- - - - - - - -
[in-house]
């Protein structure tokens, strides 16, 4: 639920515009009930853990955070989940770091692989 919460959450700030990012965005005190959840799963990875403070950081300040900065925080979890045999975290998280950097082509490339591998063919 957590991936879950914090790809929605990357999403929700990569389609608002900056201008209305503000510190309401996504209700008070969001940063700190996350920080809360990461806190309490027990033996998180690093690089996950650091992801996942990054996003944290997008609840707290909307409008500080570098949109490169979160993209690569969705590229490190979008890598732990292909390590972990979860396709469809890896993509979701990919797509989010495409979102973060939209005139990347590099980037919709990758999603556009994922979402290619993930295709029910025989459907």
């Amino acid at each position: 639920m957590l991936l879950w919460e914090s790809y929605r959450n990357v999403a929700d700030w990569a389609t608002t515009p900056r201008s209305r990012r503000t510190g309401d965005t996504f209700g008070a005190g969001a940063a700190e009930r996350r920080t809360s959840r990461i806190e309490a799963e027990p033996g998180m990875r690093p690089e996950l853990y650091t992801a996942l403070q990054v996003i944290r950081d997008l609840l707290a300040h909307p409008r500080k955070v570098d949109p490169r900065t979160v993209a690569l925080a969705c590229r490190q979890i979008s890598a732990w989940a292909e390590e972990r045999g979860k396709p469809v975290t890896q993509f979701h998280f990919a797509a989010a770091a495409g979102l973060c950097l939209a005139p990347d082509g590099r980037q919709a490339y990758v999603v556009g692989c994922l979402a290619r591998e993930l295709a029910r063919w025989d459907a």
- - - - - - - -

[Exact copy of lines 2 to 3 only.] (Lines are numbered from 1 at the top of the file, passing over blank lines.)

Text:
């Protein structure tokens, strides 16, 4: 639920515009009930853990955070989940770091692989 919460959450700030990012965005005190959840799963990875403070950081300040900065925080979890045999975290998280950097082509490339591998063919 957590991936879950914090790809929605990357999403929700990569389609608002900056201008209305503000510190309401996504209700008070969001940063700190996350920080809360990461806190309490027990033996998180690093690089996950650091992801996942990054996003944290997008609840707290909307409008500080570098949109490169979160993209690569969705590229490190979008890598732990292909390590972990979860396709469809890896993509979701990919797509989010495409979102973060939209005139990347590099980037919709990758999603556009994922979402290619993930295709029910025989459907």
């Amino acid at each position: 639920m957590l991936l879950w919460e914090s790809y929605r959450n990357v999403a929700d700030w990569a389609t608002t515009p900056r201008s209305r990012r503000t510190g309401d965005t996504f209700g008070a005190g969001a940063a700190e009930r996350r920080t809360s959840r990461i806190e309490a799963e027990p033996g998180m990875r690093p690089e996950l853990y650091t992801a996942l403070q990054v996003i944290r950081d997008l609840l707290a300040h909307p409008r500080k955070v570098d949109p490169r900065t979160v993209a690569l925080a969705c590229r490190q979890i979008s890598a732990w989940a292909e390590e972990r045999g979860k396709p469809v975290t890896q993509f979701h998280f990919a797509a989010a770091a495409g979102l973060c950097l939209a005139p990347d082509g590099r980037q919709a490339y990758v999603v556009g692989c994922l979402a290619r591998e993930l295709a029910r063919w025989d459907a």